Astronomy

Will we ever Live on another Planet – Yes



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"Will we ever Live on another Planet - Yes"
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It's just a matter of time! Okay, a matter of time, money and the extensive research of getting into space and being able to survive there for long, long periods of time. Yes, the human race will eventually colonize another planet, or perhaps one of the orbiting moons of said planet. We have to get there first, however. But when? Why is it taking so long?

First, when will this all happen? The facts are that after the Apollo Moon missions, no living human being has ever traveled beyond our beloved Earth's orbit. The public got sick and tired of shelling out tons of money to watch what seemed to be the same old repetitive Moon explorers bring home rocks. There is only so much money to go around, and money allocated for space went into the space shuttle. I'm talking about the lion's share of those dollars, and yes, there were small allocations to robot craft and so forth. But to build and maintain interplanetary spacecraft is one expensive program! So that is why nothing has happened since those brave Apollo astronauts stepped on another planetary body all those years ago. And that is why it's taking so long for Mankind to gear up and design and build those interplanetary rocket ships. So is it going to happen? The answer is yes!

President Obama has been re-elected, and his dream of reaching for a landing on asteroids as a stepping stone mission so that we can finally establish a Mars mission has a very, very good shot of happening, in the time period of 2025. If Romney won the presidency, who knows what would have happened. My instinct tells me he would have gutted Obama's plans for the asteroid mission, and then NASA would have to start all over again trying to convince the politicians that we need a manned mission to another heavenly body. But politics is for another article, and it's important to point out the actual facts.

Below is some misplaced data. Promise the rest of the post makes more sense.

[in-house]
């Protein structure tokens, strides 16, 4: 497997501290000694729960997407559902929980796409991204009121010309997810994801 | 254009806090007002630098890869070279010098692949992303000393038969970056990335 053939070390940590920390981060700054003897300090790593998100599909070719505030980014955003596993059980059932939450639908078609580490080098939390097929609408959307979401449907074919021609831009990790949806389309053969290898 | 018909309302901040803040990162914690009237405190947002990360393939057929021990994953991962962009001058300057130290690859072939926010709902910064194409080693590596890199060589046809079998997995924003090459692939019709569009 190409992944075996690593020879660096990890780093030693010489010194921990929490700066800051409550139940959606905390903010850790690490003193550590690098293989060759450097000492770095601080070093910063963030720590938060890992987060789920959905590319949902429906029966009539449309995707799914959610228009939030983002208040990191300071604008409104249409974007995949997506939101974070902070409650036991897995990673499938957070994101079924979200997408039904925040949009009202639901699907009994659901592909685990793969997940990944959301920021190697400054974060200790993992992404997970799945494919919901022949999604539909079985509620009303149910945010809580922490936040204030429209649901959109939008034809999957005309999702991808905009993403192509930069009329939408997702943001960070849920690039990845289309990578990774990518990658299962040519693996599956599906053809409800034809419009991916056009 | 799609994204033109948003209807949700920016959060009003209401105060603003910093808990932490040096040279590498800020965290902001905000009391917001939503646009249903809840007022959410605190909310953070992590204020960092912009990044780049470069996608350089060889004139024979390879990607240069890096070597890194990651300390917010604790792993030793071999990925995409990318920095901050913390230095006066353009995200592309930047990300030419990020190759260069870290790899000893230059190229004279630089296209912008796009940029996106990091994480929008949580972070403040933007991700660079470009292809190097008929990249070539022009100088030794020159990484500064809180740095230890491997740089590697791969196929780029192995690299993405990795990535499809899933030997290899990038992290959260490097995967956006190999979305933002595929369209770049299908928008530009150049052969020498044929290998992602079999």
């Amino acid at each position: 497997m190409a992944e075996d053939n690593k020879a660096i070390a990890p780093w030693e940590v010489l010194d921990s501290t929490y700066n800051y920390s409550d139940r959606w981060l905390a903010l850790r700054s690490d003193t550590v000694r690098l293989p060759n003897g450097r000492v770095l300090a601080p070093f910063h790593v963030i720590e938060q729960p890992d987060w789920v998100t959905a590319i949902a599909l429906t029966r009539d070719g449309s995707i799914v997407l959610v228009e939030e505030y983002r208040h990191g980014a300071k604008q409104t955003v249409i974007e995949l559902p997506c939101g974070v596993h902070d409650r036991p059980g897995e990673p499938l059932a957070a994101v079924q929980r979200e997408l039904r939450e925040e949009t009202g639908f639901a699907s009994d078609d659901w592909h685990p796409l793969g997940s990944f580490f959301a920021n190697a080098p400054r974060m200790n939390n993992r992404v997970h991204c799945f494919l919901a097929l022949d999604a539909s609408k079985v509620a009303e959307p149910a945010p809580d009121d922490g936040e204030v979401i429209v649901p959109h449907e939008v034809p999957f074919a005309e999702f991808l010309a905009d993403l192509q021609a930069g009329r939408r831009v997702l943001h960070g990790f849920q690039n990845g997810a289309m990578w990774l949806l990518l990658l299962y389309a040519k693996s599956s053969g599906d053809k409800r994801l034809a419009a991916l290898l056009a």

There are a lot of obstacles to overcome in the quest for a manned interplanetary mission. There are propulsion issues, as we are still using chemical rockets, although the ion-powered robot spacecraft looks to be a success after it's recent asteroid mission. But there are pros and cons, and they need to be sorted out. There are also medical questions to be considered, dangers such as radiation exposure and designing spacecraft that are properly shielded to ward off those and other dangerous elements. Of course, there is always the economic reality, and the fight to fund these missions, which gets back to the ugly subject of politics again. So there is certainly a lot of hard work ahead of us, but it will happen, and I, for one, can't wait!

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